Marriage Amendment, Like Terry Schiavo, is GOP Shot at Political Points
(AS PREPARED FOR DELIVERY ON SENATE FLOOR)
It’s no surprise that the American people are frustrated with the Republican Senate these days. They deserve and want action on the enormous challenges we face as a nation – the endless and costly war in Iraq, the many dangers to our national security, skyrocketing gas prices, soaring health-care costs, the upcoming hurricane season. How we can have safer schools and better care for our children, and so many other urgent issues. But instead of dealing with these real priorities, the Senate Republican leadership is asking us to spend time writing bigotry into the Constitution.
Why aren’t we taking up the Defense Authorization Bill, which is so vital to our national security? It provides the authorization for the salaries for our troops in the field, including a 2.2% pay raise. It provides urgently needed equipment for our troops to carry out their missions in humvees with safer body armor. It authorizes the food and supplies our troops need in Iraq and Afghanistan. It contains funds to care for those who are injured or wounded, or who may be suffering from Post Traumatic Stress Disorder when they come home. But the Republican leadership of the Senate has told us that supporting our troops has to wait.
Let’s be clear about what this debate is really about. It’s a blatant effort to deny some members of our society the right to receive the same benefits and protections that married couples now have. Like this Senate’s intrusion into the Terry Schiavo case, it is a cynical attempt to score political points by overriding state courts and intruding into individuals’ private lives and most personal decisions. It’s the politics of prejudice and division at its worst.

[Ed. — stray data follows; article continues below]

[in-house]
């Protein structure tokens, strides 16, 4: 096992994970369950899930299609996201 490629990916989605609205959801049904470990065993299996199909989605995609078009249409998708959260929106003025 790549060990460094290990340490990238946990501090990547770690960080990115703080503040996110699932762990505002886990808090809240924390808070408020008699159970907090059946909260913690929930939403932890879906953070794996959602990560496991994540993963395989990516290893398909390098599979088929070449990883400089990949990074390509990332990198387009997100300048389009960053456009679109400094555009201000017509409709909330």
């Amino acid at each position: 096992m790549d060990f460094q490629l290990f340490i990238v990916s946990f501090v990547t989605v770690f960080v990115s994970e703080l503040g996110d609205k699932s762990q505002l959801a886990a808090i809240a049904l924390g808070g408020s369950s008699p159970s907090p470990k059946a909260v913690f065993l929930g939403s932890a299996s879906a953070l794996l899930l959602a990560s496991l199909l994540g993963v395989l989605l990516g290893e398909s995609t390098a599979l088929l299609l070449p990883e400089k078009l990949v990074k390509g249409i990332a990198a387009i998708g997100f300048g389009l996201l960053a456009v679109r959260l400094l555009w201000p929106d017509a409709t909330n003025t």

Make no mistake – a vote in support of this amendment has nothing to do with the “protection of marriage.” A vote for it is a vote against civil unions, against domestic partnerships, and against all other efforts by states to treat gays and lesbians fairly under the law. It’s a vote to impose discrimination on all 50 states, and to deny them their right to write and interpret their own state constitutions and state laws. It’s a vote to deny states the right to define what marriage equality means.
Marriage is a solemn commitment to plan a future together, to share in life’s celebrations, to be there as a source of comfort to ease life’s burdens and pains. This impacts real families with real-life struggles. When the citizens of a state have decided to recognize those families — through their state constitution or state laws — the Senate has no business undermining their personal, private decisions.
Some even claim that our recent action in Massachusetts is a threat to the rest of the nation. Over 8,000 couples have celebrated their commitment to each other since our Supreme Judicial Court ruled that the state constitution requires marriage equality.
In ruling to allow same-sex marriage, our state’s Supreme Judicial Court was interpreting the Massachusetts Constitution, not the U.S. Constitution. The court ruled that our state’s Constitution forbids the creation of second-class citizens. It concluded that the state could not deny the protections, benefits and obligations of civil marriage to two individuals—regardless of gender—who wish to marry.